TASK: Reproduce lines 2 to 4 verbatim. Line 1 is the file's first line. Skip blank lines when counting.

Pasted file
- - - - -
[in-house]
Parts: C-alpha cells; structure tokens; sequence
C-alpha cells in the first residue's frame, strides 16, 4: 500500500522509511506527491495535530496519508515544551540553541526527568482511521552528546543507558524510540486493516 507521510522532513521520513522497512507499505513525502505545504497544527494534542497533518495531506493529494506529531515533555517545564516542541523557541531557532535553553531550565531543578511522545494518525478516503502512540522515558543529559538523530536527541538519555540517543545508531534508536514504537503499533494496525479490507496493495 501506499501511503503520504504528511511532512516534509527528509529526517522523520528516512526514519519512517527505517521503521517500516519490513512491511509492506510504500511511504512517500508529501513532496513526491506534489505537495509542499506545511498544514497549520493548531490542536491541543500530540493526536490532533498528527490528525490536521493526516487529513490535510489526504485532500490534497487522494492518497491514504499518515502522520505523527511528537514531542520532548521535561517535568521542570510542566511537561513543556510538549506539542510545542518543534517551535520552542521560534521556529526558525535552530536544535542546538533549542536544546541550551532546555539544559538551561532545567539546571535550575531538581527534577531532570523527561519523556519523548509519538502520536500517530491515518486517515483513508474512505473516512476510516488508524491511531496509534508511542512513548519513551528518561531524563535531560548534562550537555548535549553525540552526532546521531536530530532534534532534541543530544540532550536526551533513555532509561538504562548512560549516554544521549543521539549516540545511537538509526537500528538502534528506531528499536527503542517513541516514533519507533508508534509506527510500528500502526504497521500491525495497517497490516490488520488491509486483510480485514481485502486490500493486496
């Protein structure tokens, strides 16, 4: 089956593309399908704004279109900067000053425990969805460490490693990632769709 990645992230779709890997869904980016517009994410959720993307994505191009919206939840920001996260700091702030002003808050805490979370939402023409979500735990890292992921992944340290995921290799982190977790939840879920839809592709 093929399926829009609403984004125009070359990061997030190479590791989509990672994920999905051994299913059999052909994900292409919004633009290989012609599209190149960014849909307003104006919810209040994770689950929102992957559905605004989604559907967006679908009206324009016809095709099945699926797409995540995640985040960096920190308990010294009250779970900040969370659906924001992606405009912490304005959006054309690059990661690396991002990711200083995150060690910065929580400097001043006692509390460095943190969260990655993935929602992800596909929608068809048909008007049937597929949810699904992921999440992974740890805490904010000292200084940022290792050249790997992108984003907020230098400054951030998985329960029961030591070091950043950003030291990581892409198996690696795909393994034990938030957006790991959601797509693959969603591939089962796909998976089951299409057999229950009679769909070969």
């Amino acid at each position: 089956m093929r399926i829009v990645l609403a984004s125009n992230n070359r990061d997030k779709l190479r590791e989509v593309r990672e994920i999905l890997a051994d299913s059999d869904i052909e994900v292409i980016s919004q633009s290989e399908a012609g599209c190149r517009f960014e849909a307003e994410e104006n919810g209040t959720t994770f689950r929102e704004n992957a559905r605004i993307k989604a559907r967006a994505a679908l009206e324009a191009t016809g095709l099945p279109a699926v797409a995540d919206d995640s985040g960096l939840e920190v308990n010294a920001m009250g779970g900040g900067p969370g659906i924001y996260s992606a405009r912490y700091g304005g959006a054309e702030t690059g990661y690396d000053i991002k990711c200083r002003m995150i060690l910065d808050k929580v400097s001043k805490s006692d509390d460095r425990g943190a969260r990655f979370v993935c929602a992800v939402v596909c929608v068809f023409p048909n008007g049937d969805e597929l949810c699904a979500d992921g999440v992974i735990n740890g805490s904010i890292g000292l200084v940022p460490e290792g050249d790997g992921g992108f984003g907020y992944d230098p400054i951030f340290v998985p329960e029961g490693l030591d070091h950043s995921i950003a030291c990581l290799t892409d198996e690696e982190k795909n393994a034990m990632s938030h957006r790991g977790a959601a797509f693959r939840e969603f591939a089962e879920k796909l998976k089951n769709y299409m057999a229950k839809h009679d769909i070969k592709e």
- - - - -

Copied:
Parts: C-alpha cells; structure tokens; sequence
C-alpha cells in the first residue's frame, strides 16, 4: 500500500522509511506527491495535530496519508515544551540553541526527568482511521552528546543507558524510540486493516 507521510522532513521520513522497512507499505513525502505545504497544527494534542497533518495531506493529494506529531515533555517545564516542541523557541531557532535553553531550565531543578511522545494518525478516503502512540522515558543529559538523530536527541538519555540517543545508531534508536514504537503499533494496525479490507496493495 501506499501511503503520504504528511511532512516534509527528509529526517522523520528516512526514519519512517527505517521503521517500516519490513512491511509492506510504500511511504512517500508529501513532496513526491506534489505537495509542499506545511498544514497549520493548531490542536491541543500530540493526536490532533498528527490528525490536521493526516487529513490535510489526504485532500490534497487522494492518497491514504499518515502522520505523527511528537514531542520532548521535561517535568521542570510542566511537561513543556510538549506539542510545542518543534517551535520552542521560534521556529526558525535552530536544535542546538533549542536544546541550551532546555539544559538551561532545567539546571535550575531538581527534577531532570523527561519523556519523548509519538502520536500517530491515518486517515483513508474512505473516512476510516488508524491511531496509534508511542512513548519513551528518561531524563535531560548534562550537555548535549553525540552526532546521531536530530532534534532534541543530544540532550536526551533513555532509561538504562548512560549516554544521549543521539549516540545511537538509526537500528538502534528506531528499536527503542517513541516514533519507533508508534509506527510500528500502526504497521500491525495497517497490516490488520488491509486483510480485514481485502486490500493486496
């Protein structure tokens, strides 16, 4: 089956593309399908704004279109900067000053425990969805460490490693990632769709 990645992230779709890997869904980016517009994410959720993307994505191009919206939840920001996260700091702030002003808050805490979370939402023409979500735990890292992921992944340290995921290799982190977790939840879920839809592709 093929399926829009609403984004125009070359990061997030190479590791989509990672994920999905051994299913059999052909994900292409919004633009290989012609599209190149960014849909307003104006919810209040994770689950929102992957559905605004989604559907967006679908009206324009016809095709099945699926797409995540995640985040960096920190308990010294009250779970900040969370659906924001992606405009912490304005959006054309690059990661690396991002990711200083995150060690910065929580400097001043006692509390460095943190969260990655993935929602992800596909929608068809048909008007049937597929949810699904992921999440992974740890805490904010000292200084940022290792050249790997992108984003907020230098400054951030998985329960029961030591070091950043950003030291990581892409198996690696795909393994034990938030957006790991959601797509693959969603591939089962796909998976089951299409057999229950009679769909070969």